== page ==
If one went by the whoops of joy that echoed around Labour conference following the UK Supreme Court ruling that Boris Johnson’s prorogation of parliament was unlawful, one might think the prime minister was about to be marched to the Tower of London.

Long term, the decision is a monumental one with immense consequences for the British constitution and the prerogative powers of the executive. It is a powerful judicial rebuke to the government and a welcome check on any future attempt to bypass parliament. It is also a humiliating moment for this least humble of leaders. Mr Johnson has in effect been found to have lied to the country about the reason for proroguing parliament, after he made no great effort in evidence to offer any alternative explanation for his actions.

Despite the enormous constitutional implications, the immediate political impact may be less seismic. The short-term consequences for Brexit in particular may be more limited.

Legislation to prevent a no-deal Brexit has already cleared parliament. MPs may well find new ways to torture the prime minister with urgent questions, more motions for disclosure of private communications and committee scrutiny. Mr Johnson may also have to face some uncomfortable questions about his links to the tech entrepreneur Jennifer Arcuri, a friend whose businesses received government funds. Legislation that was shelved due to prorogation must be restored. A question also arises about who bears the costs incurred by this illegal action.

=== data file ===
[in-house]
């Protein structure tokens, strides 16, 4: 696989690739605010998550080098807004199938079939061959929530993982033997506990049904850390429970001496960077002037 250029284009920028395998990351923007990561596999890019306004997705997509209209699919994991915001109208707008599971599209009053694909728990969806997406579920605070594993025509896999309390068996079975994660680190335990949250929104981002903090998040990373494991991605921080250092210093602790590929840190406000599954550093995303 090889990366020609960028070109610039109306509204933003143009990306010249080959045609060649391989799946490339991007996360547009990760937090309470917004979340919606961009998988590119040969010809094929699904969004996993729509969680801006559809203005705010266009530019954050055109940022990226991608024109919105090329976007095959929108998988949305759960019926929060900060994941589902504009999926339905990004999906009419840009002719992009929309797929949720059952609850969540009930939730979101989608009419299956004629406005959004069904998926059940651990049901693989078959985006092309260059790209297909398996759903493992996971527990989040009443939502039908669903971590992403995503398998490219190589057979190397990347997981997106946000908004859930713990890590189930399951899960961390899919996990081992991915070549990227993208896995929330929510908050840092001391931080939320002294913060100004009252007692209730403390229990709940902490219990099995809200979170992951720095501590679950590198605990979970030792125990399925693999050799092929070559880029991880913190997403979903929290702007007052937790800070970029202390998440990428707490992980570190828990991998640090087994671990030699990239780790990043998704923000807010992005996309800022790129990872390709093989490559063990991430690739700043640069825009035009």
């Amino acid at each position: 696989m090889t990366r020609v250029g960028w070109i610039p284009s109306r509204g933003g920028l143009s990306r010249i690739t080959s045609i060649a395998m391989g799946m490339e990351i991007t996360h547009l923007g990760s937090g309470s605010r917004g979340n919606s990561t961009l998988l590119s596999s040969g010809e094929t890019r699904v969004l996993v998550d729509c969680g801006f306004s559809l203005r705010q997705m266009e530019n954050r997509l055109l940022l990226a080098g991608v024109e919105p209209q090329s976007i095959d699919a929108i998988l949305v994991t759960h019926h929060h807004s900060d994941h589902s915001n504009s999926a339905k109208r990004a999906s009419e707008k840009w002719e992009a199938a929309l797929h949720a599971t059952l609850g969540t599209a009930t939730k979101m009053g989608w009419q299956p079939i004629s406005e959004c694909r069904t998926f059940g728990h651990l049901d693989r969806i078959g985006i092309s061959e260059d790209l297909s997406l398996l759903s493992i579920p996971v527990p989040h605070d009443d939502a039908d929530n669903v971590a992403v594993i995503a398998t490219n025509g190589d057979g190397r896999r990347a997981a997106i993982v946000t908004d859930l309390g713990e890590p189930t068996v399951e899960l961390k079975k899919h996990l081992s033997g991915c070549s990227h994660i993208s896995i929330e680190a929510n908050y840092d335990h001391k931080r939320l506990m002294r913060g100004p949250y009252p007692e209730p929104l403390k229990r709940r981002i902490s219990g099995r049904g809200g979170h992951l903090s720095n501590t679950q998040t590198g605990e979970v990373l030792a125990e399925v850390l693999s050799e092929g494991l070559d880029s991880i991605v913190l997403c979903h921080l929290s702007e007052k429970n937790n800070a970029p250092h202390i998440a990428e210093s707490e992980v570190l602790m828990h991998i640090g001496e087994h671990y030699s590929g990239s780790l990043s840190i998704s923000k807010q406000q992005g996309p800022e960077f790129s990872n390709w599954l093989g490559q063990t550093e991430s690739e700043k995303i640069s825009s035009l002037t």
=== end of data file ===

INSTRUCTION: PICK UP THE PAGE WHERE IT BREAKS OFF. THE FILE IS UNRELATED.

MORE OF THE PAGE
Parliament will resume on Wednesday and Mr Johnson’s reputation has now taken a serious battering. The impact is hard to gauge but this is the kind of defeat even disengaged voters notice. His party has yet one more reason to question the brilliance of the Downing Street aides who came up with the prorogation plan. It is now a wheeze that has failed in every way. It failed to stop the legislation blocking no deal. By pre-emptively forcing the issue, the move also led to the exclusion of 21 Tory MPs. It failed to secure an early election, and now it has been declared unlawful. As political gambits go, this turned out to be an absolute stinker.

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Some Tories may use the ruling to call for the dismissal of some of those behind the move, not least Dominic Cummings, Mr Johnson’s chief strategist, and Nikki da Costa, his constitutional affairs adviser. Their positions would normally be in jeopardy, but these are not normal times, and ultimately Mr Johnson owns this unlawful action. In any case, in ordinary times his position might be most in jeopardy.

Mr Johnson has been humbled by the courts, but his narrative of the people versus the elites remains. Those who believe in him will not be diverted by this ruling; those who do not had already made up their minds. Mr Johnson has already tried to force an election and been denied it by the opposition. Unless Labour is now prepared to force an election, all the demands for Mr Johnson to go will seem fairly synthetic.

The prime minister will not welcome the return of parliament where his record is the remarkable six votes; six defeats. The immediate impact of this ruling will depend largely on how parliament uses whatever extra time it is now afforded by the decision. But the key events on the countdown to the October 31 Brexit deadline have already been set.

robert.shrimsley@ft.com

Via Financial Times